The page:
In a research conducted by MiQ in partnership with Sapio Research, we asked consumers globally if they spent more money, time, and effort on wellbeing in 2020. People in India (65%) and the US (49%) were most likely to have done so, with consumers in Australia (36%) and Germany (40%) less keen to get involved with new wellbeing activities. Countries more affected by the lockdowns took up fitness and wellbeing more seriously than the others.

Consumers who are employed, self-employed or students, spent more effort on wellbeing than homemakers. This is probably due to the change in the lifestyles of students and working professionals during the lockdown period. Homemakers might have more on their plate, dealing with more people at home during all hours of the day with less time for their personal well-being. Very few people said they put less effort into well-being during lockdown. 

 

The research also shows that consumers increased their spending on fitness and wellness services during the lockdown. Over 20% of consumers spent more money on wellness services in the US, UK, and Australia during the lockdown. This is why apps like Fitbit, MyFitnessPal, MapMyRun, 10K Runner recorded a surge in subscriptions and downloads in 2020. This trend is likely to continue, even after the fitness centers and gyms open up at full scale.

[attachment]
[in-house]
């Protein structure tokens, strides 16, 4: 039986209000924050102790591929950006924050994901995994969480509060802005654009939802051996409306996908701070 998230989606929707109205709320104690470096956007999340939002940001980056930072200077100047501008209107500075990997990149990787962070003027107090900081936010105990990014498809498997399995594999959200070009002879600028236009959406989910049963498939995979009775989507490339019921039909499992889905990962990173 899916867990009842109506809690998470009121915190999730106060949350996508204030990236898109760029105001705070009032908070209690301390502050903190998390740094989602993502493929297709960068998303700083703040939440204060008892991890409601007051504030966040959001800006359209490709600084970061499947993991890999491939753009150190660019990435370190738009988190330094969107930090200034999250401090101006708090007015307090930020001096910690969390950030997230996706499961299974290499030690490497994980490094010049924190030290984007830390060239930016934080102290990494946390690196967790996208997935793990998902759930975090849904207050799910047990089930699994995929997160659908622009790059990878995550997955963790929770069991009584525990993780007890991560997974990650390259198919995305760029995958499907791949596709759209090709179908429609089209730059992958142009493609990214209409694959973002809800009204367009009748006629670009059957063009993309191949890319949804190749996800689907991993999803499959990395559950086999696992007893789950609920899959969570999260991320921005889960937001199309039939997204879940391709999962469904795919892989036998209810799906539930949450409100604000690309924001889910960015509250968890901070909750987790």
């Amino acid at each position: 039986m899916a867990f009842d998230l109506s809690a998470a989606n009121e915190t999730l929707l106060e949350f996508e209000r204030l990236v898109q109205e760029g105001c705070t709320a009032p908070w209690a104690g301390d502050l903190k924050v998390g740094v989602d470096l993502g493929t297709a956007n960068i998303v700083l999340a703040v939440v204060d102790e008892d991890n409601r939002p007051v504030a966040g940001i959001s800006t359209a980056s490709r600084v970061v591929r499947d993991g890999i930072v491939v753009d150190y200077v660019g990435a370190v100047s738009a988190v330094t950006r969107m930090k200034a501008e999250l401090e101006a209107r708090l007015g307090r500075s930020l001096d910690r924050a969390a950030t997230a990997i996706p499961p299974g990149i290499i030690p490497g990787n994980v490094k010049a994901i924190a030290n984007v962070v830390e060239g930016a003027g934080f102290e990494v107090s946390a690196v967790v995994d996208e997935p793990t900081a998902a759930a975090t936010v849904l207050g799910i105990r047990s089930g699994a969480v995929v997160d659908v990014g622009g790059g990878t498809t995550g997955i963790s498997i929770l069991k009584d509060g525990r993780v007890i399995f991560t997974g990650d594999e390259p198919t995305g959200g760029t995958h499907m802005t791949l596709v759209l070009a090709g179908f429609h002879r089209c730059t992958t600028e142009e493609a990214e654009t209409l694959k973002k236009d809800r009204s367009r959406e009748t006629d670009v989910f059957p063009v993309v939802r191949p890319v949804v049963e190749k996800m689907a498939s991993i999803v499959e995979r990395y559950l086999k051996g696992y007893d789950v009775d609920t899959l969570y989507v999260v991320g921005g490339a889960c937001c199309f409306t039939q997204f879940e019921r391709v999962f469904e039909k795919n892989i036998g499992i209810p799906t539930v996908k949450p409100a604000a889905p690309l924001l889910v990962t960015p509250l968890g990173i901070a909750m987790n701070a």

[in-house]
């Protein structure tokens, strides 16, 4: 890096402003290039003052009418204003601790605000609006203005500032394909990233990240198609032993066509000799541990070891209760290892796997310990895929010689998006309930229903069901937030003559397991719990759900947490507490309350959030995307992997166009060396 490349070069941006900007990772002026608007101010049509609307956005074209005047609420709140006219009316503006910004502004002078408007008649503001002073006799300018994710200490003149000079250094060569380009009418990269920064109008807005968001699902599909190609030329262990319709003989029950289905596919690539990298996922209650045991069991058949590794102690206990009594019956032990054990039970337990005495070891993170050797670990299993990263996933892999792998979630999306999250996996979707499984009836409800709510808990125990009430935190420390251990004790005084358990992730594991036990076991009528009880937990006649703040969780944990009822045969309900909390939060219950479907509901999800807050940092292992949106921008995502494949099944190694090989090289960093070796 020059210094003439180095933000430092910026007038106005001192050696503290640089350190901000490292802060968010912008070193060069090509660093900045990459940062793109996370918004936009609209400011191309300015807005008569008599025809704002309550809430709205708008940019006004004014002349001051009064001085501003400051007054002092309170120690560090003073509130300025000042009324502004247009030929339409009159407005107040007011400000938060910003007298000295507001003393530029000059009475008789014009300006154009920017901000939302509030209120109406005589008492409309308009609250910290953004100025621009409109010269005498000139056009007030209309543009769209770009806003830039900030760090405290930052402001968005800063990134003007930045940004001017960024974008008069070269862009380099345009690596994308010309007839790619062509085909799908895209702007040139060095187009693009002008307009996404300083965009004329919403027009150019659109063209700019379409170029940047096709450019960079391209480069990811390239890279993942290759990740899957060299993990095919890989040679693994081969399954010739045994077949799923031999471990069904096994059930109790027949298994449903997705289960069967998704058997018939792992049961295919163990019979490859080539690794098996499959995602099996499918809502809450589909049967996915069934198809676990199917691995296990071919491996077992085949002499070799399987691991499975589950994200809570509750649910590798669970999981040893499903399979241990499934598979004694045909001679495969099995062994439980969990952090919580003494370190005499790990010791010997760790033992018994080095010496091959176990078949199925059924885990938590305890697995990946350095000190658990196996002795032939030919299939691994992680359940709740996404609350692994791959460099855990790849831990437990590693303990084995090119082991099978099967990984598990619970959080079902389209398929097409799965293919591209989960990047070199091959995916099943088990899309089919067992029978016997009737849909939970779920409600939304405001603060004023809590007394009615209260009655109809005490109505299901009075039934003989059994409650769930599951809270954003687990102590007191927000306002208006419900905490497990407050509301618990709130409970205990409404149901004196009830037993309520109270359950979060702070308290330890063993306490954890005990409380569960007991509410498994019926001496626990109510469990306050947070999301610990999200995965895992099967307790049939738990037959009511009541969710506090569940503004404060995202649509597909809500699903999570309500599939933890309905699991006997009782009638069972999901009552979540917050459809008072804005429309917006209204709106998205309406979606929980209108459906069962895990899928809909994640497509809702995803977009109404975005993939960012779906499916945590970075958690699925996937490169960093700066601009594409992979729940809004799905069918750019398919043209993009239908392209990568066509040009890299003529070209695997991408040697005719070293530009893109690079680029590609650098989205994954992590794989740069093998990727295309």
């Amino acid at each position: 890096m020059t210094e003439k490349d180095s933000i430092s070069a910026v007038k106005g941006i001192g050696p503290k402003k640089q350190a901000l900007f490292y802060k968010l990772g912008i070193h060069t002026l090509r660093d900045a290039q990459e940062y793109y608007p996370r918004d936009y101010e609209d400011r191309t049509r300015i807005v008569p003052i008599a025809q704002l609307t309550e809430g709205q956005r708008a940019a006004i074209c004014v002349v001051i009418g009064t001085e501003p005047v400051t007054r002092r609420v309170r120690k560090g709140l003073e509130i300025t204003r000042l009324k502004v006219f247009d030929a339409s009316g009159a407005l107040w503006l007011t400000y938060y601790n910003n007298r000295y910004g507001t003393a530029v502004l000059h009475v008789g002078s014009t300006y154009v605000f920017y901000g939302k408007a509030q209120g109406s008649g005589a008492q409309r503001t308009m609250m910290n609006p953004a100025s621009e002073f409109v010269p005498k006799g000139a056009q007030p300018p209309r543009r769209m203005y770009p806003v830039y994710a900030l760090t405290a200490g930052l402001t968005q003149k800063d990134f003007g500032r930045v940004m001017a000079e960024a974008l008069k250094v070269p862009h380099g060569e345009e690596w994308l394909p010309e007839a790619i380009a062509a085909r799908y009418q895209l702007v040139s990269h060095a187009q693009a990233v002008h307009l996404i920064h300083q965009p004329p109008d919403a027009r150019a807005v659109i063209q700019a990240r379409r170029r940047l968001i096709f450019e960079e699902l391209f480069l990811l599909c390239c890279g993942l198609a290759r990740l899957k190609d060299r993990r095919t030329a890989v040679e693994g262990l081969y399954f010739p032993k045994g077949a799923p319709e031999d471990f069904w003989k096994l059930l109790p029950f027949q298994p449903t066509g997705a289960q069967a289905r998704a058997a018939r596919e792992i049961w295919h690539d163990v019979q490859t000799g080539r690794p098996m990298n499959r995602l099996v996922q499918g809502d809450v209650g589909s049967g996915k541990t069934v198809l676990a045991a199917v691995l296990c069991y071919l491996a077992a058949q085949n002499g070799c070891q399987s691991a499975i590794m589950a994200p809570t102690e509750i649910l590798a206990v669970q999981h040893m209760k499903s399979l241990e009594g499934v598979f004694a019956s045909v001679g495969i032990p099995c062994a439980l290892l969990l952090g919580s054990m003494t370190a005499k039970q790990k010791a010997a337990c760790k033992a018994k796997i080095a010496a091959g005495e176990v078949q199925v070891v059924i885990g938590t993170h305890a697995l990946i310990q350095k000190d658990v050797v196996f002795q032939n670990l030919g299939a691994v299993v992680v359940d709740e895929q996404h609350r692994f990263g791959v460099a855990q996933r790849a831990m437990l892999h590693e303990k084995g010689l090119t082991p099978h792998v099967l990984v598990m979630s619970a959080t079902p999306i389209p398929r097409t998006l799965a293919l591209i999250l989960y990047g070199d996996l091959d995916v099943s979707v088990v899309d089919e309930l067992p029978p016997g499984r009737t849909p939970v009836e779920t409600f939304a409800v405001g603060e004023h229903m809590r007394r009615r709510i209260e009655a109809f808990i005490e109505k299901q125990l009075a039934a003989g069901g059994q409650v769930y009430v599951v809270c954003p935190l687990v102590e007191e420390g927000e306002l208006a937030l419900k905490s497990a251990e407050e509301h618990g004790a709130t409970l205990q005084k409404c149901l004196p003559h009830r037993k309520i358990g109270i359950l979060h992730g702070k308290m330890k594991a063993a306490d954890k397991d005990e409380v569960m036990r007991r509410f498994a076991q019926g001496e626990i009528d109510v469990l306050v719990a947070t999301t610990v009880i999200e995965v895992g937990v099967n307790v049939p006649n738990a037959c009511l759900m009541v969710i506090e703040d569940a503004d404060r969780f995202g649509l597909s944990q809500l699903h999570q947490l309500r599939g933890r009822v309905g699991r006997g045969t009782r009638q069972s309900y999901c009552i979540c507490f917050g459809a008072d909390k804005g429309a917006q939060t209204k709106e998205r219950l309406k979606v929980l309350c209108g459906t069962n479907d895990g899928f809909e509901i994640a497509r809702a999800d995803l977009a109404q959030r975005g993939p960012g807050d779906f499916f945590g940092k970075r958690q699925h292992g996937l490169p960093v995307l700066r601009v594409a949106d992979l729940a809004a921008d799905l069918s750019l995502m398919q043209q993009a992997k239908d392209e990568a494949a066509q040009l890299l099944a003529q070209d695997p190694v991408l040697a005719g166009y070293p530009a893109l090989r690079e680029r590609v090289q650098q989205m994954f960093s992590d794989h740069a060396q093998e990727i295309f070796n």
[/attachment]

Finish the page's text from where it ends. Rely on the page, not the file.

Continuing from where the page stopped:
4. Lockdowns encouraged people to be more mindful

In the last 18 months, we have seen a massive transformation to online mediums and the story around health and wellness is no different. Our data shows that consumers spend one to three hours a day watching fitness content on connected TVs. And, more than 50% of consumers watched content related to yoga and mindfulness. Yoga is perhaps an easy break from work-from-home schedules, or perhaps a way of healing the aches on backs, shoulders and necks due to the continuous periods of working from home. Overall, lockdown pushed consumers to take up wellness seriously, to keep their emotional, mental, and physical well-being in check. 

Most consumers practiced yoga and other wellness exercises in the morning, especially from 9am to 11am. People still rely on linear TV to work out in the comfort of their homes But consumers also got fitness content on popular yoga apps like Daily Yoga, Down Dog, other fitness-related applications and YouTube. Youtube data suggests that the Yoga Community continues to grow in 2021.